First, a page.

First Night Raleigh celebrates the new year, but it’s also a measure of another transition: the remarkable and continuing growth of Raleigh.
After nightfall on New Year’s Eve, people will be streaming into Raleigh’s downtown, filling Fayetteville Street from the Capitol to Memorial Auditorium. In one sweeping view will be the measure of a city of swelling numbers and expanding energy. The first First Night was held Dec. 31, 1991, on Fayetteville Street Mall. The crowd was estimated at 15,000 to 20,000. This year, the crowd will easily be twice that size. The turnout will reflect the city’s growth. In 1990, Raleigh’s population was 207,000. Today, it’s more than 430,000.
The First Night festival of music, food and entertainment sponsored by Artsplosure will be a fitting end to a year when Raleigh’s calendar was booked with large public events. There were First Fridays, marathons, parades, the Hopscotch music festival, the Sparkcon creativity celebration and Raleigh’s new major event, the International Music Association’s World of Bluegrass. The weeklong event marked its second year at Raleigh by drawing 180,000 visitors.
“This past year showed that downtown has become really the center for everyone, entertainment-wise,” said Grant Meacci, manager of Raleigh’s Urban Design Center. Now, with more apartments and condominiums opening in and around downtown, he said, the city’s center is evolving. “With the increase in construction, we are beginning to see a place where people can live.” he said. “It won’t be just for entertainment. It will be a grocery store, a pharmacy and the others things you need.”
So much is going on downtown that the city government is coping with complaints about too much noise and too many street closings. Some changes have and will be made to keep Fayetteville Street, and the south end of Glenwood Avenue, from turning into Bourbon Street. But growth and activity in the capital city can’t be contained.
It has been this way for decades. Raleigh is a place in such transition that those who moved here 20 years ago feel like they’ve lived in two or three different cities without going anywhere. Fayetteville Street went from deserted on weekends to packed and aglow. Glenwood South changed from a worn street of commercial buildings to a street lined with bars and restaurants. The once abandoned Warehouse District now has the Contemporary Art Museum, the tech giant Citrix’s new headquarters and its own restaurants and bars. To the north, a small city sprouted where there was once just North Hills Mall.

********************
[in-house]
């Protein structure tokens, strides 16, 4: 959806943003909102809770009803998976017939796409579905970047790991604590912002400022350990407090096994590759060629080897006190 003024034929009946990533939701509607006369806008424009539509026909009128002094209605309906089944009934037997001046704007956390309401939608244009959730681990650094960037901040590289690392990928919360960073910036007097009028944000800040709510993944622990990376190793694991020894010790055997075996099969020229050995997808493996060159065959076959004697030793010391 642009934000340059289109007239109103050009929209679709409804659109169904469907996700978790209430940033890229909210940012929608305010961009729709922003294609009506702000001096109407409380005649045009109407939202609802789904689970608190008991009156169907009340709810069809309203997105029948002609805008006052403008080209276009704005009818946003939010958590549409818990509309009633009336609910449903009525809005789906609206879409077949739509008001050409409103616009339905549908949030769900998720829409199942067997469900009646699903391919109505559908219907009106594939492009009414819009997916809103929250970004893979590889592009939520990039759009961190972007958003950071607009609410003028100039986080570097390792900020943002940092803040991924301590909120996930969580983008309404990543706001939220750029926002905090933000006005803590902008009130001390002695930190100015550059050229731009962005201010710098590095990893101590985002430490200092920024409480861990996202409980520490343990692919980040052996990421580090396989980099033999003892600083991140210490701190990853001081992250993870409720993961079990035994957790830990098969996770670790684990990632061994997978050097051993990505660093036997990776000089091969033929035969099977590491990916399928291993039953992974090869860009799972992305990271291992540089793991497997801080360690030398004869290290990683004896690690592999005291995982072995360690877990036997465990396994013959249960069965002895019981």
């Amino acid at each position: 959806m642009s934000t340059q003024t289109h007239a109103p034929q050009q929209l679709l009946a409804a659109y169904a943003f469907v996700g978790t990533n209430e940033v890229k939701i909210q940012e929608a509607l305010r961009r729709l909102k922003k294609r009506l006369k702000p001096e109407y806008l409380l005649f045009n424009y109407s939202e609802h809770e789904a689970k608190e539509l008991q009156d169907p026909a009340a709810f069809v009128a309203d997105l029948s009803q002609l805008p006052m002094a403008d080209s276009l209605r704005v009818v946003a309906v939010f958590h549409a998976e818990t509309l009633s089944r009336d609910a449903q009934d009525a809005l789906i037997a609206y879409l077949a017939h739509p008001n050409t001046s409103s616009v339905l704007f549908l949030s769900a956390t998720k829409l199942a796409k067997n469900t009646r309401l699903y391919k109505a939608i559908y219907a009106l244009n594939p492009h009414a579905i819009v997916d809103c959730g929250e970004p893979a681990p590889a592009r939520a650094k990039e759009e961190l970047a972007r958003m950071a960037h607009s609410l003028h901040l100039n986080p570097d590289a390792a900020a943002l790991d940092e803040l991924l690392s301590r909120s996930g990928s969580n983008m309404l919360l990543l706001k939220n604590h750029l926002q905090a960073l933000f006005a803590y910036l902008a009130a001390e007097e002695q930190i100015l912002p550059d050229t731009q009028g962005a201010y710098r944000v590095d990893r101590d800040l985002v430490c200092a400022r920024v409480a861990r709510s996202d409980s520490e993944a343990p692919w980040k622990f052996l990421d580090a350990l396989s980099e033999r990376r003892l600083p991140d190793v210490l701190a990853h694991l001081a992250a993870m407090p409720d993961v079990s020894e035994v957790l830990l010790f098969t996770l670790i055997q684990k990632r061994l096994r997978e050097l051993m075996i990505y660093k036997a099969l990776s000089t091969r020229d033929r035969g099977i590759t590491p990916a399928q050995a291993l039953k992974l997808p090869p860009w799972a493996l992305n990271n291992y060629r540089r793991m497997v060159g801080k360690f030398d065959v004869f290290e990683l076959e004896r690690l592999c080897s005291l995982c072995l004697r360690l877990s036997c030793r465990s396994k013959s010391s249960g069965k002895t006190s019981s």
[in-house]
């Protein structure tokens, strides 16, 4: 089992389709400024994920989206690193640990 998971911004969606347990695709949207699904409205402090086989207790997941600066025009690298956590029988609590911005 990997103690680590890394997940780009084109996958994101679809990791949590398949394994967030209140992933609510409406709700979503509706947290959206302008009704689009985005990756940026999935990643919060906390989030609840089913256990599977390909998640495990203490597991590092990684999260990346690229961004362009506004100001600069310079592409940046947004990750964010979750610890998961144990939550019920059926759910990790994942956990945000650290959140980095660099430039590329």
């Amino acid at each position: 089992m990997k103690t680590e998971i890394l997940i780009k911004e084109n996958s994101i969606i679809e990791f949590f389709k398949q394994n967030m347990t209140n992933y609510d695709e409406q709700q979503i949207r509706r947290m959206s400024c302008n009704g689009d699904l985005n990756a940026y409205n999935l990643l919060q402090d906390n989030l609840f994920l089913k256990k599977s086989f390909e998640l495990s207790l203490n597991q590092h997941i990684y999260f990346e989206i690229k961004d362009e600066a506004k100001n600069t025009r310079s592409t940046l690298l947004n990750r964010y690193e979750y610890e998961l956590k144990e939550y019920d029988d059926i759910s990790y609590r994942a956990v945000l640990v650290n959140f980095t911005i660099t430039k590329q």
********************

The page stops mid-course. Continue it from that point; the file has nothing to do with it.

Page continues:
Raleigh residents who’ve been here a decade or two are used to growth. (I suppose Raleigh natives who go back further are too stunned to even notice it anymore.) But even for those accustomed to growth, there is a feeling of especially significant change happening now and looming ahead. The Great Recession created a lull, but with the revival of the economy are coming a new burst of construction and a rise in the river of newcomers.
In downtown and its adjacent neighborhoods, construction is everywhere. The L Building is going up on McDowell Street. The 11-story Charter Square office tower is rising next to the Marriott on Fayetteville Street. A luxury apartment tower, the 23-story SkyHouse, is about to open near Moore Square. Apartments are rising on north Wilmington Street across from the government complex, and behind them are new townhouses. Luxury apartments are going up across from the landmark 42nd St. Oyster Bar, and 17 luxury townhouses are going in next to the Hibernian Pub, a business whose 2000 opening helped launch the renaissance of Glenwood Avenue. The venerable bar Sadlacks has disappeared on Hillsborough Street, and a hotel is rising in its place across from the N.C. State Belltower. Up the street, high-rise apartments are going in across from the Cup A Joe coffee shop. In Cameron Village, two new apartment buildings face each other across Oberlin Road, creating a canyon that echoes with a sense of big-city density.
Everywhere in greater downtown it seems the land is moving and the landscape morphing. Last week, news surfaced that even The News & Observer building, a presence across from Nash Square since the 1950s, may be swept up in the tide of change. The newspaper’s 3.5-acre site may be too valuable for typing and printing. Developers might want it for mixed uses that could include a boutique hotel. The statue of the paper’s found, Josephus Daniels, has waved at the paper from Nash Square for decades. Now his arm might have to be recast as scratching his head.
The holiday season brings a sense of going and coming, memories mixed with hopes. For those who knew the old Raleigh, there is nostalgia for the smaller town, the closer town. On First Night, there will be the celebration of the new year in what is becoming a new city. With care, Raleigh can expand without changing its character as a well-run and livable city, a safe, green and welcoming City of Oaks where every New Year’s Eve a big acorn drops and growth sprouts.